The United States Federal Communications Commission on Thursday approved its revised net neutrality plan in a 3-2 vote. Now, for the first time, the full proposal documenting the controversial plan that many fear will ruin the Internet is available to read in its entirety.
“Net neutrality” should naturally describe a set of guidelines put in place in an effort to ensure that the Web is kept neutral, and that certain companies are not given an unfair advantage over others. To read the FCC’s plan, however, one wonders if the Commission had the exact opposite intention in mind — a vision of creating an Internet specifically designed to give large companies a huge advantage over smaller companies.
The proposal covers a great deal of ground, but there is one area in particular that has people worried.
According to the FCC’s new net neutrality guidelines, Internet service providers will be able to create “fast lanes” for certain companies that are willing to pay for quicker connections. This means that when their services are accessed by end users, the connections will be nice and smooth. When a customer tries to access the services of companies not willing or able to pay for a fast lane, however, the service could be much slower.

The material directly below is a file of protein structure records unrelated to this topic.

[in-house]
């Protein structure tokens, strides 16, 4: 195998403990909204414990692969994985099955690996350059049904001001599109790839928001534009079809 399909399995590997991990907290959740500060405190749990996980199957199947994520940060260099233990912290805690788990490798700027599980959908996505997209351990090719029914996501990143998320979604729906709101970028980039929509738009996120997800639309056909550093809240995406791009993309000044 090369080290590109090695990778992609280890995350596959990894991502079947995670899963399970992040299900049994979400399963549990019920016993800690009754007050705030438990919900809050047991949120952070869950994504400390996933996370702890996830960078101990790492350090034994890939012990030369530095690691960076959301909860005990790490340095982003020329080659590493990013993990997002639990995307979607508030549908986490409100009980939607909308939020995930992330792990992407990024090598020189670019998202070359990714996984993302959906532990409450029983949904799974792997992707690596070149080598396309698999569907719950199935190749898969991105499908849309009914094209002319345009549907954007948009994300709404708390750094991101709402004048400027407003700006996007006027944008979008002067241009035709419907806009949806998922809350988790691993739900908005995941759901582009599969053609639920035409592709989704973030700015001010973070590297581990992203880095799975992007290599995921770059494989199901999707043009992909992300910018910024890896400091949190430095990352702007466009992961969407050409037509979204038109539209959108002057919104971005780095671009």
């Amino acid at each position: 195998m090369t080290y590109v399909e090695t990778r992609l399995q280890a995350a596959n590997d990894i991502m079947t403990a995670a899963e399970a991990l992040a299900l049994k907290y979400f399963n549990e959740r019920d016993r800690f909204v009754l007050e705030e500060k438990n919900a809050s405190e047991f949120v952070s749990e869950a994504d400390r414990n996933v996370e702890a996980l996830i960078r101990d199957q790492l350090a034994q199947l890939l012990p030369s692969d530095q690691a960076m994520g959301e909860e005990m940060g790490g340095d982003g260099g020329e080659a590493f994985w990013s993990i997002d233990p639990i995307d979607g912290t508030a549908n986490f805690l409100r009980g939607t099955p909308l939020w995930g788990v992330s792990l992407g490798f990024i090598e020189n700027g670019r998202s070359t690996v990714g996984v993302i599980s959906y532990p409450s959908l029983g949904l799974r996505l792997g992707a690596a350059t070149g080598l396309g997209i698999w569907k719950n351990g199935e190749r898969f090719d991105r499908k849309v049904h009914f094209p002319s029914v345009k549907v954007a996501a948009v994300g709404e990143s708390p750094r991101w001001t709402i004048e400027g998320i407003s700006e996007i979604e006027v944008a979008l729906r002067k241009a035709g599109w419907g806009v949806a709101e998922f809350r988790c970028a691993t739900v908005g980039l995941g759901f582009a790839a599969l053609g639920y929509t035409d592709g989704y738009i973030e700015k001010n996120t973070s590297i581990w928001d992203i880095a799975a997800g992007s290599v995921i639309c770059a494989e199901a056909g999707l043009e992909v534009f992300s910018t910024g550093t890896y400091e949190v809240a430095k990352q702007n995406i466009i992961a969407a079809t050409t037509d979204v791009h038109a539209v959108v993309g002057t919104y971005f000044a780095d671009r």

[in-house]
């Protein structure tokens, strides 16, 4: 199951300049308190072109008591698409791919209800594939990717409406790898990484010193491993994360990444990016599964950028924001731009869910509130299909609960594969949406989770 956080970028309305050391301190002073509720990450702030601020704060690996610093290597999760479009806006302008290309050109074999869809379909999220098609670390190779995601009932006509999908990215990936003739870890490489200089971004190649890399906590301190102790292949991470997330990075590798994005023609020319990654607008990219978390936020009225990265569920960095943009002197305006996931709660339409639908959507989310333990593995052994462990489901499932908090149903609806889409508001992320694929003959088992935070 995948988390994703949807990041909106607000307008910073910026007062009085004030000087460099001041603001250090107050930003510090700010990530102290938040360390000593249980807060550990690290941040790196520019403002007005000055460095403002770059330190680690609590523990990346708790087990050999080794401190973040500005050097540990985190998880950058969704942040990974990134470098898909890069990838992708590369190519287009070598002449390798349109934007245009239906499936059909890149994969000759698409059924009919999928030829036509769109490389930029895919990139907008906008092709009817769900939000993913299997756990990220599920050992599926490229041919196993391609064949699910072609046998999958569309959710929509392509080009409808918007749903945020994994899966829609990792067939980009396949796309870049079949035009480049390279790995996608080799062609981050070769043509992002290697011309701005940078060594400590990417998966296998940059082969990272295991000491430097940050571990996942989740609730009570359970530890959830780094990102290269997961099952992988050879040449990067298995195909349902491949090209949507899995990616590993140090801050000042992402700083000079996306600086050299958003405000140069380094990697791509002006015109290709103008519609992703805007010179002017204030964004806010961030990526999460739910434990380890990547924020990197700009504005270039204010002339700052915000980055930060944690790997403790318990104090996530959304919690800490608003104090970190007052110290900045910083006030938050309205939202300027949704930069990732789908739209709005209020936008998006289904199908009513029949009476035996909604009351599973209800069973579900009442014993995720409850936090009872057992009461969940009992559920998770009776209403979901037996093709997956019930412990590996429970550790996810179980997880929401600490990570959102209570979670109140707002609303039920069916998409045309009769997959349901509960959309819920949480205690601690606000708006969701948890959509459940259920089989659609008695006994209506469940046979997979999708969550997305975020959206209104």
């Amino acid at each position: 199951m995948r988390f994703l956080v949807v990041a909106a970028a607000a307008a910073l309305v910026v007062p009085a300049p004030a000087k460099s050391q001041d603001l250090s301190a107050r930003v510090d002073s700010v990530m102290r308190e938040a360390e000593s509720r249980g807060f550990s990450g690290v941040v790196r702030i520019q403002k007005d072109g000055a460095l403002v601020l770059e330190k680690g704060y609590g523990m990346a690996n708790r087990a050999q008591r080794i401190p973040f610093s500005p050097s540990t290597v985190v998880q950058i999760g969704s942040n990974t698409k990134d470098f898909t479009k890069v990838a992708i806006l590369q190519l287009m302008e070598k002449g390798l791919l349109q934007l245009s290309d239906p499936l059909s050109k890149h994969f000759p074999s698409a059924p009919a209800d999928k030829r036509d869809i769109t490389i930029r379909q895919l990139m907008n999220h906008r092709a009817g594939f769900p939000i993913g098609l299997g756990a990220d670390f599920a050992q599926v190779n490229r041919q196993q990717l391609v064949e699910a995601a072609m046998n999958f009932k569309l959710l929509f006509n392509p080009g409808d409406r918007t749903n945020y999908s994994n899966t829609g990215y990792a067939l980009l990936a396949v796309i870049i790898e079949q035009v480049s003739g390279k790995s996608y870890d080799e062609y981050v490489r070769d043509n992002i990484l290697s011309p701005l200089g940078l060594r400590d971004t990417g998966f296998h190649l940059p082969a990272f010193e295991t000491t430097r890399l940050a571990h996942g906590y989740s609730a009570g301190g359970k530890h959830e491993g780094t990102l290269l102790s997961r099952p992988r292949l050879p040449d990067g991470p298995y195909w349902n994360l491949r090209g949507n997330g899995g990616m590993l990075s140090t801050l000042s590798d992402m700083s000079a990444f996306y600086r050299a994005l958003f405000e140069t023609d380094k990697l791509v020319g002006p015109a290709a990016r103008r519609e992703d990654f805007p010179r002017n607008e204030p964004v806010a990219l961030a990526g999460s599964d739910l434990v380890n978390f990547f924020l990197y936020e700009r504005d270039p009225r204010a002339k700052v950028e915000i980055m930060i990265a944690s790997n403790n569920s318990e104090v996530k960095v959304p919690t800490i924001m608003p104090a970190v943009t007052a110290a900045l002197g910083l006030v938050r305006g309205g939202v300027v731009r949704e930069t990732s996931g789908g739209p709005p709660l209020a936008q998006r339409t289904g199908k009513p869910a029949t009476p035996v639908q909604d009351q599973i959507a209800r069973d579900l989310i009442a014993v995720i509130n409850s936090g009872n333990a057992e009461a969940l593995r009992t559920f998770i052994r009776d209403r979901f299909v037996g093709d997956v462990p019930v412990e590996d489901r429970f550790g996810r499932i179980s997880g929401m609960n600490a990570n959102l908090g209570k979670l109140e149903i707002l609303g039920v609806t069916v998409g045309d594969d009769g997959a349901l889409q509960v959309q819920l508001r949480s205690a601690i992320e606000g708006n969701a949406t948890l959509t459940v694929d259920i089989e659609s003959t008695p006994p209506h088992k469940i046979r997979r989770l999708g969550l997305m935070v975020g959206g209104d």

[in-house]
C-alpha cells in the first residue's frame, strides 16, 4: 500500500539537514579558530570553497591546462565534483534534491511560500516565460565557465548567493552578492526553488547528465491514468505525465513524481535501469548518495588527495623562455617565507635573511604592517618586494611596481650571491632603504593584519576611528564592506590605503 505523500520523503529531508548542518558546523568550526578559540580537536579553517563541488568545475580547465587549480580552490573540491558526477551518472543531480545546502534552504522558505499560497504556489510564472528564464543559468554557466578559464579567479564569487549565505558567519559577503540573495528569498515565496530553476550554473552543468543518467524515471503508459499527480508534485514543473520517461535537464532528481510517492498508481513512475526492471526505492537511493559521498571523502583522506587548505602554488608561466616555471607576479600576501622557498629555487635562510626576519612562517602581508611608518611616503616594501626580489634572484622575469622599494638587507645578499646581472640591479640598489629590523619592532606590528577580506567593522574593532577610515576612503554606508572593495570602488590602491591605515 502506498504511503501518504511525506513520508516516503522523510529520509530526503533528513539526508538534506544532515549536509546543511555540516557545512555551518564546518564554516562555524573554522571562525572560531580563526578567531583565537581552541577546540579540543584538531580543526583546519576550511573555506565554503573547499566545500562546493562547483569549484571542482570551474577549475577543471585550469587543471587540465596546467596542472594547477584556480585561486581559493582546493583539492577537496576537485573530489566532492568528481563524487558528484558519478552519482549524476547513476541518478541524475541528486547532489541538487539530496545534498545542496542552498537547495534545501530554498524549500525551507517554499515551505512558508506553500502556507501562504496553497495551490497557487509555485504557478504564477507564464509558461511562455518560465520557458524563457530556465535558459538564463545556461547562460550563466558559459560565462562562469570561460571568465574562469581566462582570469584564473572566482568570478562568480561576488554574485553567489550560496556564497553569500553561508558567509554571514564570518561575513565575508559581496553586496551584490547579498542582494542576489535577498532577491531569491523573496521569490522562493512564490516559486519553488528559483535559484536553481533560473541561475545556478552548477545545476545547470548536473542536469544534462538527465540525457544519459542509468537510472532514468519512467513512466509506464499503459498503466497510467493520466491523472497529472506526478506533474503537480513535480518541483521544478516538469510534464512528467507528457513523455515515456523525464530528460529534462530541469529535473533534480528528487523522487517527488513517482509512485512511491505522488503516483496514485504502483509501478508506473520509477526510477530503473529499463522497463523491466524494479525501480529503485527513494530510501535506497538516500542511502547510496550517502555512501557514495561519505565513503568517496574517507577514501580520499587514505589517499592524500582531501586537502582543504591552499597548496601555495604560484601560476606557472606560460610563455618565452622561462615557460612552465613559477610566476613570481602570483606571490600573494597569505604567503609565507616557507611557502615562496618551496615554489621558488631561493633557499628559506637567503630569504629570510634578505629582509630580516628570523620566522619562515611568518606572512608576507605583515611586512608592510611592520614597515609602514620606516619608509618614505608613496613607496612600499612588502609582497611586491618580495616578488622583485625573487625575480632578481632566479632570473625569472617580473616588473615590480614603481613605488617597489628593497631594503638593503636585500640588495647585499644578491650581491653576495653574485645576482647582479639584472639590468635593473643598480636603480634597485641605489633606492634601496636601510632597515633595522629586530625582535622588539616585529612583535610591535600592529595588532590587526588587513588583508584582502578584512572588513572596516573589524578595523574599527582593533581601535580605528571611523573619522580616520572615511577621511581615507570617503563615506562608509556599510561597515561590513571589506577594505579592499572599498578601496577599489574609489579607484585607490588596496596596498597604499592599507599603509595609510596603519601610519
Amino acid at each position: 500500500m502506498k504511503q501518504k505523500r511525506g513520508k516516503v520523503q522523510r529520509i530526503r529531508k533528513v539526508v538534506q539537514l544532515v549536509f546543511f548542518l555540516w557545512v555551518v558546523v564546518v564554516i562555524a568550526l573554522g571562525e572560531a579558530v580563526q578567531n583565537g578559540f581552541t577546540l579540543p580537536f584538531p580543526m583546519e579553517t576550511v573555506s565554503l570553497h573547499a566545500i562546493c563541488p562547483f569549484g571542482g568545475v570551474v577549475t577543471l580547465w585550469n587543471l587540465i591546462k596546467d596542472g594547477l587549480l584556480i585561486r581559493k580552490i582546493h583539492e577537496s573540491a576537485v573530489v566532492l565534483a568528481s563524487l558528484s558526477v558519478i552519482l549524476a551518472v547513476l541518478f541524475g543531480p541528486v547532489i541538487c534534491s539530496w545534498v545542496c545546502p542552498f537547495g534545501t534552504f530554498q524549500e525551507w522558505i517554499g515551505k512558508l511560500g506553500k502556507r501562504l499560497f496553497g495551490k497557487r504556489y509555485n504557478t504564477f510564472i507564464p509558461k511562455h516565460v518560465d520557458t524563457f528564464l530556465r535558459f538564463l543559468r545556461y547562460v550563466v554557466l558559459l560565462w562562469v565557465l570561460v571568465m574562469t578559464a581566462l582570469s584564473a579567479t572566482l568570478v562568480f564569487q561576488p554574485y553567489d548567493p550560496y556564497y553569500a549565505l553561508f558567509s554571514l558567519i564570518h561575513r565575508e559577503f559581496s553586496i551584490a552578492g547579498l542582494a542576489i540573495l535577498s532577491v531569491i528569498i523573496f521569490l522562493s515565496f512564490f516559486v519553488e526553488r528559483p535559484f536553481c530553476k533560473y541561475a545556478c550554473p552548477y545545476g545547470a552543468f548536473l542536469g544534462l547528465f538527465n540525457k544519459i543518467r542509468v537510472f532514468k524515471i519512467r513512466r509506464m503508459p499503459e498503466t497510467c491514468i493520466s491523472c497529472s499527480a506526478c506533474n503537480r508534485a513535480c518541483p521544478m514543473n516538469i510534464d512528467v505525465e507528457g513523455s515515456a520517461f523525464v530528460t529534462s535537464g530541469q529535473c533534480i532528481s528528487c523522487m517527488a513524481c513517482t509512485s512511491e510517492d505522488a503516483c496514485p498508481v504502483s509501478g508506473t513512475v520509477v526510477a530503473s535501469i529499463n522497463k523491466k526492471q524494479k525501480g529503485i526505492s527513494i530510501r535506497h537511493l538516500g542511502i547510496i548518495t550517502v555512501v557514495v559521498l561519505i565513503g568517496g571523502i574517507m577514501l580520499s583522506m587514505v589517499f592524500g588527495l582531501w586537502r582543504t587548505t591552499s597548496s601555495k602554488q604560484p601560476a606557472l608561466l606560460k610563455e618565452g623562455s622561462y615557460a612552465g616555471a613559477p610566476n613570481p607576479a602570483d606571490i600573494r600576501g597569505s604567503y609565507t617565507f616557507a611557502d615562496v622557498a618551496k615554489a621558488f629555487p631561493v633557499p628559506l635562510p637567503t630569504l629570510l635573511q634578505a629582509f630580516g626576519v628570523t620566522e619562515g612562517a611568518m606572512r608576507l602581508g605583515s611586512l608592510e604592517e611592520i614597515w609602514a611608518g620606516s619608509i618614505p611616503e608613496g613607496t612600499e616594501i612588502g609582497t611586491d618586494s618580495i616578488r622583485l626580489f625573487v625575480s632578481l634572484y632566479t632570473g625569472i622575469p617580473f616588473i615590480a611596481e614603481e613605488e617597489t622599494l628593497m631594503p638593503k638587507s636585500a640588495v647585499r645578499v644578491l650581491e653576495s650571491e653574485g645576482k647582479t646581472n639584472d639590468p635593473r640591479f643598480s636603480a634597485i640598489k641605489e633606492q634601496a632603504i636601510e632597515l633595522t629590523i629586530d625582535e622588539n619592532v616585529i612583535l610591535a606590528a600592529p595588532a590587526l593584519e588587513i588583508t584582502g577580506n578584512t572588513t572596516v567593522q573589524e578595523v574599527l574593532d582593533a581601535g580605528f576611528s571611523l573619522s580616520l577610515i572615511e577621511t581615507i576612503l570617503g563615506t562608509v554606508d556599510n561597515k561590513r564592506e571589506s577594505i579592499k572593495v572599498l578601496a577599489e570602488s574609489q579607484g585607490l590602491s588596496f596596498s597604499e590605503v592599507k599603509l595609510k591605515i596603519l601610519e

If you’re wondering how exactly that plan would make the Internet “neutral,” you’re not alone. And as we’ve seen, the FCC’s controversial plan is already ruining the Internet.
This newly approved net neutrality proposal now enters a period of public comment from now until September, when the Commission will theoretically take into account comments it receives over the next few months and create a final set of rules.
If you oppose the FCC’s plan, this period of time is crucial.
There are several ways you can make your voice heard. Start by reading the FCC’s proposal in its entirety, and then read this post. You can (and should) also email the FCC with your thoughts by following the instructions here.
Most importantly, you can also participate in the public comment process by submitting your comments on the FCC website. Use this simplified form if you would like to type out a short comment, or use this separate form if you’d like to attach a file with a longer comment.
Only one thing is certain: Doing nothing will get you nowhere.
The FCC’s full 99-page net neutrality proposal is embedded below.
By Zach Epstein